Soft Focus

Peter Biskind is the author of "Easy Riders, Raging Bulls: How the Sex-Drugs-and-Rock 'n' Roll Generation Saved Hollywood."


George Lucas and Francis Ford Coppola, locked together in life by an accident of propinquity and forever coupled in the constellation of celebrity like Gemini the twins, hold an endless fascination for our culture. In addition to being at the same place at the same time (they met on the Warner Brothers lot in 1967 when Coppola was directing "Finian's Rainbow" and Lucas, freshly graduated from USC, was marking time), each instantly recognized the other as a co-conspirator in the youth counterculture who shared a hatred for the Hollywood establishment and yearned to break free of it. The two were wonderfully complementary--Coppola flamboyant and reckless, Lucas reserved and cautious--and in the years to come, the ups and down of their relationship adumbrated the successes and failures of the so-called New Hollywood, the cinema of auteurs that dominated the '70s. The movies they left behind are landmarks of world cinema, and their aspirations and failures have forever influenced Hollywood filmmaking.

New biographies suggest that publishers too cannot get enough of the '70s auteurs, even as they plummet to the bottom, first Coppola with a string of mediocre movies, then Lucas with the fatuous "Phantom Menace," and most recently Martin Scorsese and Paul Schrader.

Still, Lucas and Coppola occupy a secure place in cinema's firmament, and despite the cascade of books about each, there's still a lot new to be said. Aided by the see-no-evil, speak-no-evil culture of Hollywood, they have successfully controlled their press, Lucas by remaining aloof and inaccessible and Coppola by overwhelming writers with his charm and volubility. No one has yet penetrated the rich archives of either director, nor have many of the dozens upon dozens of people who worked on their films, TV productions, radio stations, operas, magazines, mini-studios, special effects companies, not to mention family members, friends and hangers-on, been interviewed.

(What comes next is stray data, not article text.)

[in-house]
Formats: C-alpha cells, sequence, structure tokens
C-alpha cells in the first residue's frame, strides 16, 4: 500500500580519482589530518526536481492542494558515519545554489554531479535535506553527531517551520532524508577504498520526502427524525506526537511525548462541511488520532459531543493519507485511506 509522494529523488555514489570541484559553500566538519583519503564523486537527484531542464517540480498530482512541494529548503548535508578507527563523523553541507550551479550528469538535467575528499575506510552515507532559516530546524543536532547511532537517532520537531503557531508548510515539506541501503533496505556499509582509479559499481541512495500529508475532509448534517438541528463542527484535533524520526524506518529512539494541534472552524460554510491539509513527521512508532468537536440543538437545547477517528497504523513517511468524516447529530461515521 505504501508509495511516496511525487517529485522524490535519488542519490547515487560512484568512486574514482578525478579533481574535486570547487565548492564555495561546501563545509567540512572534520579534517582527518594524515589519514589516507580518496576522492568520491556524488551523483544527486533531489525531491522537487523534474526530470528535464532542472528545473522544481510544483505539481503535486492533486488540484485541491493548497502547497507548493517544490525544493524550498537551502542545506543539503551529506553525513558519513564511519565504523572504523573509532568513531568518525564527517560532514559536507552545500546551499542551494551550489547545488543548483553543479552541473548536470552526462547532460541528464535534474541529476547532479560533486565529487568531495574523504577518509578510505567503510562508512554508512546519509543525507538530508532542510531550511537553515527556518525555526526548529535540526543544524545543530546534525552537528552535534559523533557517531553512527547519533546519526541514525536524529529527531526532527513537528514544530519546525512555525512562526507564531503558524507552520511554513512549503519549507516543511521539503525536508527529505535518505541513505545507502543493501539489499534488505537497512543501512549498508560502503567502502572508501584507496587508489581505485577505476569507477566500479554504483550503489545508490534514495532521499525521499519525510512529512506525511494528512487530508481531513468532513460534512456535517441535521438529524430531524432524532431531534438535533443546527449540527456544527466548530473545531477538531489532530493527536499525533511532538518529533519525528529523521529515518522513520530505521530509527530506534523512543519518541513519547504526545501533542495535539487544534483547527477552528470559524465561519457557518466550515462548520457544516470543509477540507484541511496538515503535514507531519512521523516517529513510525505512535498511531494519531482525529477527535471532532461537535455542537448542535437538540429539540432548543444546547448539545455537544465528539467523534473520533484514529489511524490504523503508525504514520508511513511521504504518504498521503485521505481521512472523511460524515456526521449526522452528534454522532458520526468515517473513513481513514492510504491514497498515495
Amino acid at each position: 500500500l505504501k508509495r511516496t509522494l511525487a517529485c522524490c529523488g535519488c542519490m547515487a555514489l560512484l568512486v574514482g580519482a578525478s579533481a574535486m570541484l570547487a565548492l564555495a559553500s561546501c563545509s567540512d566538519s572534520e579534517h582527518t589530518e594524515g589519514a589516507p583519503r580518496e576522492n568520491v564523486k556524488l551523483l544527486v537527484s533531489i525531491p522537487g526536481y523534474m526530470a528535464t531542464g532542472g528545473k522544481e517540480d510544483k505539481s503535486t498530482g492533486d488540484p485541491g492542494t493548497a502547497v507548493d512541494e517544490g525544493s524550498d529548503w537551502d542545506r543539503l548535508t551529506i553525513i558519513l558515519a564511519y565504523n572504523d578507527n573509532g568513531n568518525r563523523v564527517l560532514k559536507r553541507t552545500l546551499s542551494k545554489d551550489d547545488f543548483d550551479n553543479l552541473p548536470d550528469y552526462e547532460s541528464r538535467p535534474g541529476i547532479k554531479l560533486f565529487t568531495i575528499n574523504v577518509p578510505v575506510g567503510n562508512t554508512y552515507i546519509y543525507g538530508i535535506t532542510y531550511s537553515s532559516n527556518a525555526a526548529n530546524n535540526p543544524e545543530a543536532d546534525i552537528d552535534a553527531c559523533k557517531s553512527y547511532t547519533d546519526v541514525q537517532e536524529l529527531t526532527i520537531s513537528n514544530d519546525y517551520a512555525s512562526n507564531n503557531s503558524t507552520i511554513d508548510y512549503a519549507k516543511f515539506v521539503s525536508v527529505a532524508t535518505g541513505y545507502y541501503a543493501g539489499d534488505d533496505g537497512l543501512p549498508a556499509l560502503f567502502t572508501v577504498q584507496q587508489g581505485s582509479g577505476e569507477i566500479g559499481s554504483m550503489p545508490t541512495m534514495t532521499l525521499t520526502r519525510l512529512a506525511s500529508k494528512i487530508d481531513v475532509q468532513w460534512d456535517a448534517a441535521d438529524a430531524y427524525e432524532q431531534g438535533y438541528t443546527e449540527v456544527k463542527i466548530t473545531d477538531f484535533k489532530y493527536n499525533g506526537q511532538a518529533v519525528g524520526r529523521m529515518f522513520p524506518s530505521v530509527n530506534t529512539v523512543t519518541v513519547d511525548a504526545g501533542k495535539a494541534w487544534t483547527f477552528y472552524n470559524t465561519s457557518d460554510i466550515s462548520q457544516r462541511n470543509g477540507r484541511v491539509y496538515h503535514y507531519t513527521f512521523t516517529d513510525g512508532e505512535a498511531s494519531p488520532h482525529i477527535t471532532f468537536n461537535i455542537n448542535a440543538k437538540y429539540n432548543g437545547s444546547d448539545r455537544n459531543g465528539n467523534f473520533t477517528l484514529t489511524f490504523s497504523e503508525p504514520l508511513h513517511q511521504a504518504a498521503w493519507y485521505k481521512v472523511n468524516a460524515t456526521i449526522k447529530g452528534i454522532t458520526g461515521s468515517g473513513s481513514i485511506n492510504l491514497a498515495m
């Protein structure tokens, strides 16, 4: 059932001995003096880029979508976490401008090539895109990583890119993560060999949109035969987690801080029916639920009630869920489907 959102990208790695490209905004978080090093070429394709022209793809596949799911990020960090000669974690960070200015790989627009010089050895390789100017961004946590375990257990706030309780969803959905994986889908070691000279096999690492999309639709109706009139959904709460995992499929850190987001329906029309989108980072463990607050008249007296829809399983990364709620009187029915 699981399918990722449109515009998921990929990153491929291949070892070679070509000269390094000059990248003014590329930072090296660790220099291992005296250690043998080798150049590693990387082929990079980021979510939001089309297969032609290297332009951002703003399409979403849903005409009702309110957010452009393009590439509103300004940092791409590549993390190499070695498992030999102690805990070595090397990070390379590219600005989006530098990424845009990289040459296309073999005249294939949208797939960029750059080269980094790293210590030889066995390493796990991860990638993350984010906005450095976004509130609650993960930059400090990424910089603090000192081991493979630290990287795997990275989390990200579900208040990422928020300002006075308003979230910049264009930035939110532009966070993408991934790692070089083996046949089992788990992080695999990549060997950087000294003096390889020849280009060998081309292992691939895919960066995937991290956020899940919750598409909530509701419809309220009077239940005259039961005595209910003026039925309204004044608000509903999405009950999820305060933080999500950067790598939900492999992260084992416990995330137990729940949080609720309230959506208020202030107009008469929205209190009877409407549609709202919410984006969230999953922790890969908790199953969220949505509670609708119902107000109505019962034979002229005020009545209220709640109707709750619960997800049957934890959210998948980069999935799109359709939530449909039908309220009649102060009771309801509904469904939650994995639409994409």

Still, veteran movie biographer John Baxter (who memorialized Stanley Kubrick and Steven Spielberg, among others) has found several deprogrammed ex-Lucas film droids whom he exploits to the hilt in "Mythmaker." First among them is the rarely interviewed Gary Kurtz, who, until they had a falling out during the production of "The Empire Strikes Back," was Lucas' producer and chief factotum. Kurtz is Baxter's best source and dominates the book. (One might suspect that he had an agenda, but it is never acknowledged.) Another source is Charles Lippincott, who was in charge of marketing and merchandising for "Star Wars" and is generally level-headed and on target. And then there is director John Milius, always ready with sword and stone.

Baxter digs up several childhood acquaintances of the director (one hesitates to call them friends) who fill in the gaps in what we know about Lucas' youth in Modesto and gets a lot of mileage out of some of Lucas' less successful USC buddies, although they tell us more than we want to know about his years there. The "Star Wars" chapters, those that deal with Lucas' struggles to conceptualize the film, his relationship with Twentieth Century Fox and the bloody battle to get it in the can, are detailed and vivid. Baxter furnishes a clear account of the breakthroughs engineered by Lucas' special effects shop, Industrial Light and Magic, and sheds some light on the director's feud with effects wizard John Dykstra. If Lucas was flummoxed by Dykstra, the suits at Twentieth Century Fox were out of their depth, and Baxter dramatizes the collision of cultures with many an amusing anecdote. One day when the suits ventured into the Industrial Light and Magic building--to them equivalent to the Death Star--they were appalled to see Dykstra dropping a refrigerator to the floor from a forklift because "everyone kinda wondered how it would sound dropped onto concrete."